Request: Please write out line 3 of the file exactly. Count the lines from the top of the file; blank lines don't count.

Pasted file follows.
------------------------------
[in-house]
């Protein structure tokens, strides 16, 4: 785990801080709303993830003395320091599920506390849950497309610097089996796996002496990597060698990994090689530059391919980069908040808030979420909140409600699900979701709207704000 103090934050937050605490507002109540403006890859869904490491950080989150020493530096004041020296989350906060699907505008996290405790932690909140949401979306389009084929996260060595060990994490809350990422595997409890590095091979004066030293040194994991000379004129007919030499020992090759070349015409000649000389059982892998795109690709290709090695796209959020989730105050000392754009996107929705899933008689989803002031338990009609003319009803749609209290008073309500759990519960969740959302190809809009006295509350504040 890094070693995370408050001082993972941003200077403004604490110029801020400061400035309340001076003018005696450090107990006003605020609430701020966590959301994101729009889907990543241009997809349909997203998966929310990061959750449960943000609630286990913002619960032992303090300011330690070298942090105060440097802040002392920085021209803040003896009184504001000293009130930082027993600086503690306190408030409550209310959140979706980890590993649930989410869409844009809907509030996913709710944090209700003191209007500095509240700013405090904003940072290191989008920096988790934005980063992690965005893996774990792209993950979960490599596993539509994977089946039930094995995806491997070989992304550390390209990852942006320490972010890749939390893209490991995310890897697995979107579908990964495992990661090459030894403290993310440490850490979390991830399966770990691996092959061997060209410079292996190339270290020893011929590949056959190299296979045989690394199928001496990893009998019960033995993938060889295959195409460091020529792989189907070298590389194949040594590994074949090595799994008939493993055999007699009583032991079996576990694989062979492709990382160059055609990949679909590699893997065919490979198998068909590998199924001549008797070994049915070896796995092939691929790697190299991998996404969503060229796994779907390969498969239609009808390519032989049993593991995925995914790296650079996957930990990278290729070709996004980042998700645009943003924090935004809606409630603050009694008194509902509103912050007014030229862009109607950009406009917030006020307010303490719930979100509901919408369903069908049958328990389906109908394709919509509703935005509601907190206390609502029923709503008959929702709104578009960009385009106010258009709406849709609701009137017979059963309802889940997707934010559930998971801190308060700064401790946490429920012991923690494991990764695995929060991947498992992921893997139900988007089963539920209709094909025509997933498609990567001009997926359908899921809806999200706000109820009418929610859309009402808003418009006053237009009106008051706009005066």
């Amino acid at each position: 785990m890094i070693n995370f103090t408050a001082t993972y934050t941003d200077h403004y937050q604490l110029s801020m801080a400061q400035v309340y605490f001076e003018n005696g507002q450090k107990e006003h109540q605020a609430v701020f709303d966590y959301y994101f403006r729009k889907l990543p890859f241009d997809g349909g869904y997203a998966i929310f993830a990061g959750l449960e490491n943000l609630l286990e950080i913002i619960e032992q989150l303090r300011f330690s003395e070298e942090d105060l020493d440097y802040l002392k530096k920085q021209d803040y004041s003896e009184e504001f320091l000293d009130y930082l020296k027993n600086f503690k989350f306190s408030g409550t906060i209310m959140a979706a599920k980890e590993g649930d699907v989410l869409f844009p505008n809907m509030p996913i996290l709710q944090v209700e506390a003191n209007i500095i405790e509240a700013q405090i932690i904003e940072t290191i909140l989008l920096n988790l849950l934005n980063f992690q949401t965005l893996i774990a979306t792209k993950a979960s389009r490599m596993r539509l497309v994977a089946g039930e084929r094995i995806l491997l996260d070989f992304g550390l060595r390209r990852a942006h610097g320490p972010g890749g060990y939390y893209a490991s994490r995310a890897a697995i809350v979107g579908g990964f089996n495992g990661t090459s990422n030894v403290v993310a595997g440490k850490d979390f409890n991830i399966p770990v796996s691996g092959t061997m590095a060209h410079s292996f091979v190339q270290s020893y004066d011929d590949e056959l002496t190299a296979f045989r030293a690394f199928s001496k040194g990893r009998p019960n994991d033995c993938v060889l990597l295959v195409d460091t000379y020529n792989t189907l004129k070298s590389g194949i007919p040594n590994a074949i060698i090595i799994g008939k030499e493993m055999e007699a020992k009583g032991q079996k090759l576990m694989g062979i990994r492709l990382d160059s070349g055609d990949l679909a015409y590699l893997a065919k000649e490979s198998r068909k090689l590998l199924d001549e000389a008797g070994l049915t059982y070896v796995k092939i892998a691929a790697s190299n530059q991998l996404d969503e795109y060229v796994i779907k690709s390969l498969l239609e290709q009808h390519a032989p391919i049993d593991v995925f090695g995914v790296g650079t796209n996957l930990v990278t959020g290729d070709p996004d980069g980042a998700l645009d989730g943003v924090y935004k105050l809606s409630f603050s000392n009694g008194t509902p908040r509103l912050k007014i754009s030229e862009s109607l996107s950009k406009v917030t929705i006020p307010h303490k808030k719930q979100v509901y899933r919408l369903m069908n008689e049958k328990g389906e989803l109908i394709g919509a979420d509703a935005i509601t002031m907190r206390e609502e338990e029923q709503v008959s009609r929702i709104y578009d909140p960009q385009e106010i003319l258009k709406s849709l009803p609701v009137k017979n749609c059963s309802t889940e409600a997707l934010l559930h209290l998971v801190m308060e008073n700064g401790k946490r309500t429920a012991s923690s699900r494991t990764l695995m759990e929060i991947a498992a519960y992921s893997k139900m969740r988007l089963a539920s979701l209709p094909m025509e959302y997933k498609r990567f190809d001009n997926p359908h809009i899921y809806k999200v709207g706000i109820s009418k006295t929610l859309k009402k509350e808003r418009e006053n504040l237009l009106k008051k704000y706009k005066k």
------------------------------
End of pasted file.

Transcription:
């Amino acid at each position: 785990m890094i070693n995370f103090t408050a001082t993972y934050t941003d200077h403004y937050q604490l110029s801020m801080a400061q400035v309340y605490f001076e003018n005696g507002q450090k107990e006003h109540q605020a609430v701020f709303d966590y959301y994101f403006r729009k889907l990543p890859f241009d997809g349909g869904y997203a998966i929310f993830a990061g959750l449960e490491n943000l609630l286990e950080i913002i619960e032992q989150l303090r300011f330690s003395e070298e942090d105060l020493d440097y802040l002392k530096k920085q021209d803040y004041s003896e009184e504001f320091l000293d009130y930082l020296k027993n600086f503690k989350f306190s408030g409550t906060i209310m959140a979706a599920k980890e590993g649930d699907v989410l869409f844009p505008n809907m509030p996913i996290l709710q944090v209700e506390a003191n209007i500095i405790e509240a700013q405090i932690i904003e940072t290191i909140l989008l920096n988790l849950l934005n980063f992690q949401t965005l893996i774990a979306t792209k993950a979960s389009r490599m596993r539509l497309v994977a089946g039930e084929r094995i995806l491997l996260d070989f992304g550390l060595r390209r990852a942006h610097g320490p972010g890749g060990y939390y893209a490991s994490r995310a890897a697995i809350v979107g579908g990964f089996n495992g990661t090459s990422n030894v403290v993310a595997g440490k850490d979390f409890n991830i399966p770990v796996s691996g092959t061997m590095a060209h410079s292996f091979v190339q270290s020893y004066d011929d590949e056959l002496t190299a296979f045989r030293a690394f199928s001496k040194g990893r009998p019960n994991d033995c993938v060889l990597l295959v195409d460091t000379y020529n792989t189907l004129k070298s590389g194949i007919p040594n590994a074949i060698i090595i799994g008939k030499e493993m055999e007699a020992k009583g032991q079996k090759l576990m694989g062979i990994r492709l990382d160059s070349g055609d990949l679909a015409y590699l893997a065919k000649e490979s198998r068909k090689l590998l199924d001549e000389a008797g070994l049915t059982y070896v796995k092939i892998a691929a790697s190299n530059q991998l996404d969503e795109y060229v796994i779907k690709s390969l498969l239609e290709q009808h390519a032989p391919i049993d593991v995925f090695g995914v790296g650079t796209n996957l930990v990278t959020g290729d070709p996004d980069g980042a998700l645009d989730g943003v924090y935004k105050l809606s409630f603050s000392n009694g008194t509902p908040r509103l912050k007014i754009s030229e862009s109607l996107s950009k406009v917030t929705i006020p307010h303490k808030k719930q979100v509901y899933r919408l369903m069908n008689e049958k328990g389906e989803l109908i394709g919509a979420d509703a935005i509601t002031m907190r206390e609502e338990e029923q709503v008959s009609r929702i709104y578009d909140p960009q385009e106010i003319l258009k709406s849709l009803p609701v009137k017979n749609c059963s309802t889940e409600a997707l934010l559930h209290l998971v801190m308060e008073n700064g401790k946490r309500t429920a012991s923690s699900r494991t990764l695995m759990e929060i991947a498992a519960y992921s893997k139900m969740r988007l089963a539920s979701l209709p094909m025509e959302y997933k498609r990567f190809d001009n997926p359908h809009i899921y809806k999200v709207g706000i109820s009418k006295t929610l859309k009402k509350e808003r418009e006053n504040l237009l009106k008051k704000y706009k005066k």